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28 Mar 2018

BY April Hutchinson

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TRFBLI

Qantas flight heralds new era for long-haul

ttgluxury editor April Hutchinson joined Qantas’s historic 17-hour flight between London and Perth on Sunday. Here she reports on the game-changing service.

Qantas 17-hour non-stop London-Australia service
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Markus Svensson: “We have worked with Boeing to develop an aircraft that not only covers the distance but is also the most comfortable aircraft that we have put in the sky.”

Qantas has made history by launching the first non-stop service between Australia and Europe, flying 17 hours between Perth and London.


The flight is operated using a new fuel-efficient Boeing 787-9 Dreamliner and cuts flying time thanks to Qantas’s analysis of a decade of seasonal wind patterns. The 14,498km service is now the world’s longest Dreamliner flight.


“This is a game-changing flight and one that marks a new era of travel,” said Markus Svensson, Qantas regional manager UK, Europe, Middle East and Africa. “We have worked with Boeing to develop an aircraft that not only covers the distance but is also the most comfortable aircraft that we have put in the sky.”


Qantas has configured the aircraft with fewer seats than other B787s, carrying 236 passengers versus about 300 on other airlines; the Dreamliner has 42 business, 28 premium economy and 166 economy seats. The aircraft is the first to receive Qantas’s new premium economy product, while the economy cabin has also been spread out more than any other Qantas service and is split into two sections, with all seats in a 3-3-3 configuration, and with a 32-inch seat pitch – the largest ever offered by the airline in this class.


Some passengers on this ultra-long-haul flight will be wearing devices that assess their wellbeing, with data then assessed and used by Qantas.


“We have worked closely with our industrial designers, Boeing and Sydney University’s Charles Perkins Centre to influence things like cabin lighting, cuisine and temperature,” added Phil Capps, Qantas’s head of customer product and service.


“We’ve also worked with Neil Perry to design a menu in line with all these objectives. Our aim for this programme has been to do everything we can to accelerate time-zone shift, maximise rest and reduce jetlag.”


Svensson insisted that flights for the new direct service had sold well.


“Working with our local trade partners, this service is performing very well and we are expecting full flights in both directions, with consistently high loads in premium cabins too,” he said.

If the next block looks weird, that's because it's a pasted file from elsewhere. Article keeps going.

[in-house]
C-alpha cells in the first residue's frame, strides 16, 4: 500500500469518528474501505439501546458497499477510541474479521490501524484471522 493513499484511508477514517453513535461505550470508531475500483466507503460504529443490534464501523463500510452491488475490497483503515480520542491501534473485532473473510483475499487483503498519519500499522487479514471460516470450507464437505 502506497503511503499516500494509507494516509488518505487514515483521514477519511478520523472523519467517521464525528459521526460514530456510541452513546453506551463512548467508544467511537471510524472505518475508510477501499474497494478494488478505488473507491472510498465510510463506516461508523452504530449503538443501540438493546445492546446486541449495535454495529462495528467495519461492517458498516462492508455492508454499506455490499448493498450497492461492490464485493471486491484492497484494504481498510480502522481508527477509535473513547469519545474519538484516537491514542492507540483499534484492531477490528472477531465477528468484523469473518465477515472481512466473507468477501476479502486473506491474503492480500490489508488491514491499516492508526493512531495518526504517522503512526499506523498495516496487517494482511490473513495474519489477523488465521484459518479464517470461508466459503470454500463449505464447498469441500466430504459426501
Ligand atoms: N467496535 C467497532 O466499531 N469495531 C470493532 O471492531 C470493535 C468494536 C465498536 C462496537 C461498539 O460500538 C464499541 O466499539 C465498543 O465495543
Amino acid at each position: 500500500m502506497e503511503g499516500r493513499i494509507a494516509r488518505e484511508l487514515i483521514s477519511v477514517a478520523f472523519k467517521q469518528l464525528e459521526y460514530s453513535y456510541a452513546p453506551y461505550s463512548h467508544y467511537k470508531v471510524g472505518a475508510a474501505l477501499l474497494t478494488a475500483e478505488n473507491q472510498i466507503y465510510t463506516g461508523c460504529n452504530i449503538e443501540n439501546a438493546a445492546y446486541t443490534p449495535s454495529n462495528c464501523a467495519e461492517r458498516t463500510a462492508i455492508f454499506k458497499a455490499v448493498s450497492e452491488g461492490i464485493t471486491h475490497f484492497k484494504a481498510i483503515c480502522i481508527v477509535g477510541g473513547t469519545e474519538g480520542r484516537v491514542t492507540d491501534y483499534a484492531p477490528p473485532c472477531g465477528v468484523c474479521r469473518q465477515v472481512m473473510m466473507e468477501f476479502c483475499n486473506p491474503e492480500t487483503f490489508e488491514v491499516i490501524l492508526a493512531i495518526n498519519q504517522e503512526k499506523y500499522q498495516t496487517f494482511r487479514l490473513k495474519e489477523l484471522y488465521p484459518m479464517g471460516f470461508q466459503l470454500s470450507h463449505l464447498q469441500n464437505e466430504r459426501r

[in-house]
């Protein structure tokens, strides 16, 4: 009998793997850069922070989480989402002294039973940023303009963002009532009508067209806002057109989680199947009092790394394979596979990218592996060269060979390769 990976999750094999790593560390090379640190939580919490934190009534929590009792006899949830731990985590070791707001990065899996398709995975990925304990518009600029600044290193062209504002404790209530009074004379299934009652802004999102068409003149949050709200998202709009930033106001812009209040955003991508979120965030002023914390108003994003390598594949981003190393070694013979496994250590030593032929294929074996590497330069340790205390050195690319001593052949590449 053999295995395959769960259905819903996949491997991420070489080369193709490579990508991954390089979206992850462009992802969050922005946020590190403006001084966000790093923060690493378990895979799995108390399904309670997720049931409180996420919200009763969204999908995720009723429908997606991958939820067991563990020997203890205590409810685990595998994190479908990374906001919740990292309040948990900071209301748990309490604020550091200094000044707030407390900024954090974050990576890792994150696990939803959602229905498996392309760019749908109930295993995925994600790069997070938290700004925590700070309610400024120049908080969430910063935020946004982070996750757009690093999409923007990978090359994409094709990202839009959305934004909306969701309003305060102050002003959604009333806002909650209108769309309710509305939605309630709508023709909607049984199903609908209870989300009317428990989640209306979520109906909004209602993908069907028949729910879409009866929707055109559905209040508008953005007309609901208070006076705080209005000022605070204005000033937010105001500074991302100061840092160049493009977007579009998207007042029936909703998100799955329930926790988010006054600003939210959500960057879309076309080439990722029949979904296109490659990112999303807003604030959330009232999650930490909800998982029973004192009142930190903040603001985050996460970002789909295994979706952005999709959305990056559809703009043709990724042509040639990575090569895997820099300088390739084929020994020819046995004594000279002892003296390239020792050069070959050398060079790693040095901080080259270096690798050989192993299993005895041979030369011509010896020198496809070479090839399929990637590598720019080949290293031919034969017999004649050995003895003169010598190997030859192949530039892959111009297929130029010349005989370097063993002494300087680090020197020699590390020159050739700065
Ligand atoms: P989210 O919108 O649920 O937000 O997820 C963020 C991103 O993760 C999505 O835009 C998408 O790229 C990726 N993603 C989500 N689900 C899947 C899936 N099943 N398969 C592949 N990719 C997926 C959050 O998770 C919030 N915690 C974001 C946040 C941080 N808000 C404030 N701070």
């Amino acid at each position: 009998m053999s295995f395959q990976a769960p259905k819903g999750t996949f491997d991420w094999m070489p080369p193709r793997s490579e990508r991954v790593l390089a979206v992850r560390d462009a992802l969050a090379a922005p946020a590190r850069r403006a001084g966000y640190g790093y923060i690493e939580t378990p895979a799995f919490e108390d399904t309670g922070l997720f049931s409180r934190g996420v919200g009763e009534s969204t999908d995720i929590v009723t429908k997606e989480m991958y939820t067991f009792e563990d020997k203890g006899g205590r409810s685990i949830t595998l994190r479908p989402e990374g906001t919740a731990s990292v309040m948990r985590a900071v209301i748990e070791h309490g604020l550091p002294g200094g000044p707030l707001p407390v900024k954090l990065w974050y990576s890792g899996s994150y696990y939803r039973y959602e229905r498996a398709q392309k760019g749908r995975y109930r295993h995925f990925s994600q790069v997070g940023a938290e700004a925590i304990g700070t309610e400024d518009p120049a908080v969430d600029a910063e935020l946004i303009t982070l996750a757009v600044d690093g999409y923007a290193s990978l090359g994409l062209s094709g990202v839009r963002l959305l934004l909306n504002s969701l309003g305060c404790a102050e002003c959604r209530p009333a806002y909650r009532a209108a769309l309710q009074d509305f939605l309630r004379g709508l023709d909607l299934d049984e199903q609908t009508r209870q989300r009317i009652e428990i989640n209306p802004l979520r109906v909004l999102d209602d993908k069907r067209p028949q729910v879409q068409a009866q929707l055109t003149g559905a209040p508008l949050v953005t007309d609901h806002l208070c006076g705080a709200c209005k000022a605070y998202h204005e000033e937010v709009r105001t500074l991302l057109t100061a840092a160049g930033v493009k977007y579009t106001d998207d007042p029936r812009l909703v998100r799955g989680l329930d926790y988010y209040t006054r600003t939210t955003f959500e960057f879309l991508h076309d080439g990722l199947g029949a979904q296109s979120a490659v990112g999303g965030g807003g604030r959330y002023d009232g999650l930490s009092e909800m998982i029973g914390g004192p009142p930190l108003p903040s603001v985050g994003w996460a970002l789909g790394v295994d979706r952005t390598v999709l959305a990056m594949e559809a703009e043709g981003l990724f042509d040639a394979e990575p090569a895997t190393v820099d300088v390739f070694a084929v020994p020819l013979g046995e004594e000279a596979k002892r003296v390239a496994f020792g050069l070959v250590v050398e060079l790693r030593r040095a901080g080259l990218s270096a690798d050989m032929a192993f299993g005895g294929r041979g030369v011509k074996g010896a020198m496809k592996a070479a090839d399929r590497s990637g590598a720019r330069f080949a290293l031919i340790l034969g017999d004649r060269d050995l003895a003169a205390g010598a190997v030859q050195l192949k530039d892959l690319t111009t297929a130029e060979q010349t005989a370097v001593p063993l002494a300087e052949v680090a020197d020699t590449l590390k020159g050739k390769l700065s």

Svensson added the airline was looking at other direct routes from Australia to Europe, including Paris, but that the focus for the moment was bedding down the Perth-London service.

In it for the long-haul

In it for the long-haul

April Hutchinson, ttgluxury editor, finds the Dreamliner comes into its own on QF10


“I knew I should have had more sleep the night before in preparation for a 17-hour night flight, but I hadn’t, so I boarded QF10, Qantas’s new service, carrying a bit of a snooze deficit – once wheels were up and we were in the air, I was soon nodding off.


I poked around the aircraft before the other passengers boarded, including premium economy with its sleek charcoal grey tones, handy “glovebox” storage area, and seat which pivets from higher up, thus enabling a full recline into a “z” position. In economy, there are far fewer seats than you would expect.


Qantas claims it is the first Dreamliner customer to take full advantage of the lighting capabilities in the aircraft based on scientific research, including lighting that phases in and out to simulate dawn and sunset, while cooler blue tones, are used to aid waking in the morning. In addition, 30% bigger windows let in more natural light.


The flying experience is undeniably better because of lower air pressure: most aircraft have cabin air pressure equivalent to that of an altitude of 8,000ft but Boeing cut that down to 6,000ft, closer to conditions on the ground. There’s also greater humidity, which is better for your skin and respiratory system. I felt much less dehydrated and groggy than usual. Temperature is also carefully controlled.


So – did 17 hours fly by? Yes – in business class. In economy, the onus would still be on the passenger to stay mobile, drink water and eat healthily.”

Sleeping all the way to Oz

Sleeping all the way to Oz

Andrew Myles, team supervisor at Hillgate Travel, discovered just three nights before departure that he had won a place on the inaugural service


“I felt completely normal on this flight – and slept pretty much all the way.


There seemed to be lots more healthy options to eat and smaller portions – people often eat too much on a flight when they don’t need to. I drank heaps of water the day before – usually I’m quite prepared for a long-haul flight anyway in economy, taking a full-size pillow and pyjamas, but I didn’t have to do that this time, as I was in business class. I was at the airport earlier to make the most of the lounge too – it was beautiful.


There has been a lot of social media around this launch which is great, and I will do a review for our newsletter that goes out to all the team, but I think it’s important also now for Qantas to continue to push this out. I loved the direct flight – but what I’m more excited about is people having a choice, as some people like to get the big, longer flight to Australia out of the way first, rather than fly through the Middle East for example, so it gives Qantas the edge.”

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